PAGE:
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The Good just got Better
on 8 November 2007
Rejoice is the 5th studio album (excluding imports which are largely the same as the UK versions) by Katherine Jenkins. The album stands apart from its predecessors for two reasons: Katherine's new image, and the style of music represented on this latest release.
Firstly the image. Gone is the girl next door look (`Premiere' album cover) to be replaced, thanks to the photographic skills of `Rankin', with an appearance that now does her full justice, as anyone who has seen her live or on TV will probably agree. The cover and sleeve booklet images are in a league above anything seen on her previous albums.
Also, the front cover does show a striking resemblance to Andrea Bocelli's `Sacred Arias' 2002 album, notably with the lack of eye contact and similar smile, and this I think can only be regarded as a compliment to Bocelli. (Incidentally, the 35 x 35cm poster included with the limited edition CD version is from the same photo session as the cover, but this time with eye to camera contact).
Second is the style of music, which is a diversion from that of the previous albums. Until now the song choice has been predominantly classical, opera and traditional mixed with some popular pieces. This time it's completely reversed, with the majority of the album consisting of (relatively) modern popular music, including many songs written specifically for this album.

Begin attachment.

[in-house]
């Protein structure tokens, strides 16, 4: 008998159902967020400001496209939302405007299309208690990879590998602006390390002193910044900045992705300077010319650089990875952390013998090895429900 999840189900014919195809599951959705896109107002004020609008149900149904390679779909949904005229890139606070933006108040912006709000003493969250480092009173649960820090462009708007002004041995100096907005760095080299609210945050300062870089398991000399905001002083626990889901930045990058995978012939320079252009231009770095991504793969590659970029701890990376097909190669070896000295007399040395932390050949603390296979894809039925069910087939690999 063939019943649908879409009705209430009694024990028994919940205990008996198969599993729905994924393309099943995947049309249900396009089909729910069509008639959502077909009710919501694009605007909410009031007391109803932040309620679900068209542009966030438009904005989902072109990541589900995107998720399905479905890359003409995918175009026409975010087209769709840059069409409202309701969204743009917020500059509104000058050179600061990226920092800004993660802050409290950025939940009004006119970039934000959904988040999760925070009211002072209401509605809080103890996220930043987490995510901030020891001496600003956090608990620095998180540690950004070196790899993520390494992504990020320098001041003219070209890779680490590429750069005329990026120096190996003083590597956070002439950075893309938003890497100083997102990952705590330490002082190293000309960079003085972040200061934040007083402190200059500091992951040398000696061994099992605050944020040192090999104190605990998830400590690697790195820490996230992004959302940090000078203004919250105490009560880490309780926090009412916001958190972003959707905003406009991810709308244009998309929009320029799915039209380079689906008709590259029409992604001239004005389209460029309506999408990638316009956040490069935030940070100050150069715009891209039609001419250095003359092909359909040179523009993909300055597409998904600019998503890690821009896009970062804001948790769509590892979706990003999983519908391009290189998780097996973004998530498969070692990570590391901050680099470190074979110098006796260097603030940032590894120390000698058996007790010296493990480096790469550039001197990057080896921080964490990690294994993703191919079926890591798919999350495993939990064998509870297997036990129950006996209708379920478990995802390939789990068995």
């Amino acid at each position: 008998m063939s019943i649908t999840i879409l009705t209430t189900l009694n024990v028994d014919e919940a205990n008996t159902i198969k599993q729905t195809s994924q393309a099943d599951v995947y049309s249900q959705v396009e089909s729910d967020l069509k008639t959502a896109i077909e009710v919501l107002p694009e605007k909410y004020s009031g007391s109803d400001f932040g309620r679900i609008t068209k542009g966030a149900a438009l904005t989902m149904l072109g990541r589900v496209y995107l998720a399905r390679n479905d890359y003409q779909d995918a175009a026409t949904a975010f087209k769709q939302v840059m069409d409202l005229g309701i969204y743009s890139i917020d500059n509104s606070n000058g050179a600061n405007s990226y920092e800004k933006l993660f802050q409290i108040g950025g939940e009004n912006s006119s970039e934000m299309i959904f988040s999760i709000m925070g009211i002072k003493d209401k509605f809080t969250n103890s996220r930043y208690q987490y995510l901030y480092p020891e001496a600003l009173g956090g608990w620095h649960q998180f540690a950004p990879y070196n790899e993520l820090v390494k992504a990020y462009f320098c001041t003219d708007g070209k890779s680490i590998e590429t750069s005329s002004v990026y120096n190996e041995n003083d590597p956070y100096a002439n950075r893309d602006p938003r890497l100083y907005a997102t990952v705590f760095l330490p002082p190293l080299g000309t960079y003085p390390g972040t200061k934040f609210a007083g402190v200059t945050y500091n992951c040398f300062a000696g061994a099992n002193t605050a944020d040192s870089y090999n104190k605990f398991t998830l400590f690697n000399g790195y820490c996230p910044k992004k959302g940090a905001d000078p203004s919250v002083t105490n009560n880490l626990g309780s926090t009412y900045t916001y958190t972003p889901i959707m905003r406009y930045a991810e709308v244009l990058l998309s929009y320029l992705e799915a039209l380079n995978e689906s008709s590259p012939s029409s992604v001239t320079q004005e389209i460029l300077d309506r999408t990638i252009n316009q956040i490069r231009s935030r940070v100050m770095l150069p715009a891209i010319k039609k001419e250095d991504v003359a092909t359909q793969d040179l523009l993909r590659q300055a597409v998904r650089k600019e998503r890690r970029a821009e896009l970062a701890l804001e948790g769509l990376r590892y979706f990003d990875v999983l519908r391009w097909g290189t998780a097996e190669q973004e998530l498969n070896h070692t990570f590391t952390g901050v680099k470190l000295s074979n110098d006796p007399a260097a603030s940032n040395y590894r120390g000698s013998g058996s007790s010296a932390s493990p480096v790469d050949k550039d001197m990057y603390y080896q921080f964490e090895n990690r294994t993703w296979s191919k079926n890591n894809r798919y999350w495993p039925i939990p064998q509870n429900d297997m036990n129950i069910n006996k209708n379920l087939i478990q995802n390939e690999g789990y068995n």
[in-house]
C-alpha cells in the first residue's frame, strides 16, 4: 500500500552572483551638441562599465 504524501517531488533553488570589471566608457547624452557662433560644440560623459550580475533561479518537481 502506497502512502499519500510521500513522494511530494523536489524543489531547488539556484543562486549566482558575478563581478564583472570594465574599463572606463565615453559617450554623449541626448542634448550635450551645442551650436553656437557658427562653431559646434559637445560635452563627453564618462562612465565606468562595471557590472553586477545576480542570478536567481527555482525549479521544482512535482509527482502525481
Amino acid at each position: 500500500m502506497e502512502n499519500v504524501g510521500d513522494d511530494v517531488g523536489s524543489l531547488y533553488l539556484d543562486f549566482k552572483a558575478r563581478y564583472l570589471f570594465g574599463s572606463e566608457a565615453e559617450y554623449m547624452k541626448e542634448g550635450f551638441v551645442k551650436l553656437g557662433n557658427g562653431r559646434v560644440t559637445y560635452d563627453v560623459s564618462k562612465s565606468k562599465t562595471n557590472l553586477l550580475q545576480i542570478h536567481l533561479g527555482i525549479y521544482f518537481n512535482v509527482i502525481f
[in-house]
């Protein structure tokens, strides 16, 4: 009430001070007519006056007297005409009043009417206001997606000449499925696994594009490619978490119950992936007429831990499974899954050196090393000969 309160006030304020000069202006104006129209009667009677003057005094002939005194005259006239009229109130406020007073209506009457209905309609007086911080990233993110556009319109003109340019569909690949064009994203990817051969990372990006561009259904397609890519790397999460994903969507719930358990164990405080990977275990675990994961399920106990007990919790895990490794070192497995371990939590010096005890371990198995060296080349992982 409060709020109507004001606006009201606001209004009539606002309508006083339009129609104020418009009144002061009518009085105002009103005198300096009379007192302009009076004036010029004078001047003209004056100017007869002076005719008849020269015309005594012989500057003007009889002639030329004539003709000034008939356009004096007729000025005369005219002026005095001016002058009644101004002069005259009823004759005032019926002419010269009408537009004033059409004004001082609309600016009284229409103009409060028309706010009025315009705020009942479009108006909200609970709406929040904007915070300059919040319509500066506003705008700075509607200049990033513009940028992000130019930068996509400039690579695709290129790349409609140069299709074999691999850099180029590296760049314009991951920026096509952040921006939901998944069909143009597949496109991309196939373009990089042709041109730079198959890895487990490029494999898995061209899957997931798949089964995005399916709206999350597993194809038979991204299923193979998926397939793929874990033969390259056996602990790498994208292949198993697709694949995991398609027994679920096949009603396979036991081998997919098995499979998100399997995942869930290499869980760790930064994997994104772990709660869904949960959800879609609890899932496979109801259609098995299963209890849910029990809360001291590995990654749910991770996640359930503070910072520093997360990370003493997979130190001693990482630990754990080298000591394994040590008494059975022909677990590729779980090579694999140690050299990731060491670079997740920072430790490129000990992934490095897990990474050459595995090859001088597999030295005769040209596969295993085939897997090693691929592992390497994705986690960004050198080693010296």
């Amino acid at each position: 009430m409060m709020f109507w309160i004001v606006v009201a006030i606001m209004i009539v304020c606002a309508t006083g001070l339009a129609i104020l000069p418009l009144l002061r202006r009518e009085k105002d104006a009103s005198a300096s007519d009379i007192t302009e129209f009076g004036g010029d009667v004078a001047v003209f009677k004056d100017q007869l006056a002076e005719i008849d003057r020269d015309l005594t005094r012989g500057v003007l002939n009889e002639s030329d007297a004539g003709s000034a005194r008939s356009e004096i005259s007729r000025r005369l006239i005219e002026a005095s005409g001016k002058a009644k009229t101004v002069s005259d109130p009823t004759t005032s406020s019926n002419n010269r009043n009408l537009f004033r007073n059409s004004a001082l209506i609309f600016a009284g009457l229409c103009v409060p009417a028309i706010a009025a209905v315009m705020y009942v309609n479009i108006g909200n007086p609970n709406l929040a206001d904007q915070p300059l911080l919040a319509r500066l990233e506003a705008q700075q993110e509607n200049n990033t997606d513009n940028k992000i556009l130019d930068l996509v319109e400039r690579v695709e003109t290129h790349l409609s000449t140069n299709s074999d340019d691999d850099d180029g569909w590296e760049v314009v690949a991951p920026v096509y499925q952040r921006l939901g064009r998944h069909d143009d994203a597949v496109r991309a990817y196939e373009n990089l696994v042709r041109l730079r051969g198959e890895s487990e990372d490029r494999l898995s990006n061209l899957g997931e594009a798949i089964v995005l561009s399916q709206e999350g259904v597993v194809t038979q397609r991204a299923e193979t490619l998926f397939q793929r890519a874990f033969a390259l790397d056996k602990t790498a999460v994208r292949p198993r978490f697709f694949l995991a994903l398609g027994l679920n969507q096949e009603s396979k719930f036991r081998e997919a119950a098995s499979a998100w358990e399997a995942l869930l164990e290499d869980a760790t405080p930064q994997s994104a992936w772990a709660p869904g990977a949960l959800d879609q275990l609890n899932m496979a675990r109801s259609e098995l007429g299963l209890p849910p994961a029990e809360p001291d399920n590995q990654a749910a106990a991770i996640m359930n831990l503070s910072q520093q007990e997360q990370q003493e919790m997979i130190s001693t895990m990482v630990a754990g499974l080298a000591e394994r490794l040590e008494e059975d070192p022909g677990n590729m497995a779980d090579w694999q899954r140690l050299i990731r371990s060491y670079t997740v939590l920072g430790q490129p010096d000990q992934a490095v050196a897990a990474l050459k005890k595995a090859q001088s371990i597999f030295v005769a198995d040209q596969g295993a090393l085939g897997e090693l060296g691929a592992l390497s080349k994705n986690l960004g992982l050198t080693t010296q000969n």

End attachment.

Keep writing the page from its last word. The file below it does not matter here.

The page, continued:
The new songs such as the title track `Rejoice', `How do you leave the one you love', and `I will Pray For You' are romantic ballads by Steve Mac and Wayne Hector (Westlife, Il Divo, Leona Lewis, Kelly Clarkson songwriters). Other new compositions like `Shout in Silence' and `Viva Tonight' are contributions by Gary Barlow of Take That.
The classics, and of course there should be some, include `Sancta Maria' (Intermezzo from Mascagni's opera Cavelleria Rusticana) and `Be Still My Soul' (Finlandia by Sibelius).
The unusual are `Somewhere' by Leonard Bernstein, `Secret Love' by Sammy Fain for the 1953 film Calamity Jane, and the 1995 Seal hit `Kiss From a Rose'. These are inspired choices which really do add originality and variety to the album.
The surprises are `I (Who Have Nothing)' based on the traditional Italian love song `Uno dei tanti' (One of the Many) made popular by Dame Shirley Bassey, and perhaps not so surprising is the live `Green Green Grass of Home', complete with enthusiastic cheers and wolf whistles from the Millenium Stadium fans. Great stuff to make you smile.
The special, and my favourite of the album, is the heart rending `requiem for a Soldier' which I think reveals Katherine Jenkins at her emotionally deepest and vocally accomplished. This is a special song for a very special album.
Rejoice will no doubt exceed all previous album sales, and deservedly so, for I think it easily surpasses anything Katherine has released so far.